HOME      CME/CNE/CPE INFORMATION      PROGRAM DIRECTORS      NEWSLETTER ARCHIVE     EDIT PROFILE       RECOMMEND TO A COLLEAGUE
August 2007: VOLUME 1, NUMBER 3

Recent Developments in Acne Treatment: Retinoids and Antibiotics

In This Issue...


[EDITOR’S NOTE: The July 2007 issue and podcast of our sister publication, eInfections Review, discusses erythema migrans in the context of tick-borne diseases. Interested readers are invited to access these accredited programs by visiting this page.]

While antibiotic therapy for moderate to severe acne is a time-honored and clinically proven treatment, until recently proper dosage has never been determined via a rigorous, controlled investigation. Retinoids, previously thought to be effective only in comedonal acne, have recently been shown to be effective in inflammatory acne in a variety of combination therapies. Research continues to support the efficacy of benzoyl peroxide, even when used as a cleanser, to minimize or eliminate the emergence of less sensitive Propionibacterium acnes strains.

In this issue we review investigations into these key areas of acne treatment: the proper dosing of minocycline; antibiotic and retinoid maintenance efficacy; antibiotic resistance; and the concomitant use of benzoyl peroxide.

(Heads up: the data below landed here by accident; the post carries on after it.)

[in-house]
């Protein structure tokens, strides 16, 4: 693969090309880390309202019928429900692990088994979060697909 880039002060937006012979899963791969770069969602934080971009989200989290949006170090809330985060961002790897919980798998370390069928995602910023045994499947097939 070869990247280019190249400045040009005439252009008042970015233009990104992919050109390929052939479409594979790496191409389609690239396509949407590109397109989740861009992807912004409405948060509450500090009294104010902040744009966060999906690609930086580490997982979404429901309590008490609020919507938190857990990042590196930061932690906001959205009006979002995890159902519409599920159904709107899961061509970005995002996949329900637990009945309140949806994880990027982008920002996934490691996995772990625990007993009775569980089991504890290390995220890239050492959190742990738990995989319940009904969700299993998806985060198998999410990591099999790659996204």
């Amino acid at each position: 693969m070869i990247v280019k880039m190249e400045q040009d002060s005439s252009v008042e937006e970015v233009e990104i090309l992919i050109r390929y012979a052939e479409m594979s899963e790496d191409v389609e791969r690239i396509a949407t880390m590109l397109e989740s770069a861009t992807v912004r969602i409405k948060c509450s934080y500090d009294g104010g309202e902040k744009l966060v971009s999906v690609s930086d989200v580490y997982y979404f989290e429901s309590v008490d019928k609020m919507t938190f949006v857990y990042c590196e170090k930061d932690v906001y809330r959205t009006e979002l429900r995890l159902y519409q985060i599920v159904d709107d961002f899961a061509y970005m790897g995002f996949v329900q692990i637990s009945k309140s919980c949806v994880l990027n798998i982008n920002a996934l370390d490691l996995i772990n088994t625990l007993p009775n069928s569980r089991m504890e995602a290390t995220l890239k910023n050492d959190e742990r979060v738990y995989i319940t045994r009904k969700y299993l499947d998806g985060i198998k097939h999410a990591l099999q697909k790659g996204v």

THIS ISSUE
COMMENTARY from our Guest Author
PROPER DOSING FOR MINOCYCLINE IN ACNE TREATMENT
ANTIBIOTIC AND RETINOID MAINTENANCE IN ACNE
TOPICAL RETINOID-ANTIBIOTIC COMBINATION IN ACNE TREATMENT
ANTIBIOTIC RESISTANCE IN ACNE
Program Directors

Bernard A. Cohen, MD
Professor of Pediatrics and Dermatology and Director of Pediatric Dermatology,
Johns Hopkins Children's Center
Baltimore, MD

Susan Matra Rabizadeh, MD, MBA
Department of Dermatology
Johns Hopkins Cosmetic Center at Greenspring Station,
Baltimore, MD

Mark Lebwohl, MD
Professor and Chairman
Department of Dermatology
The Mount Sinai School of Medicine
New York, NY

Elizabeth Sloand, PhD, CRNP
Assistant Professor of Pediatric Nursing Johns Hopkins University School of Nursing Baltimore, MD
GUEST AUTHOR OF THE MONTH
Commentary & Reviews:
Alan R. Shalita, MD
Professor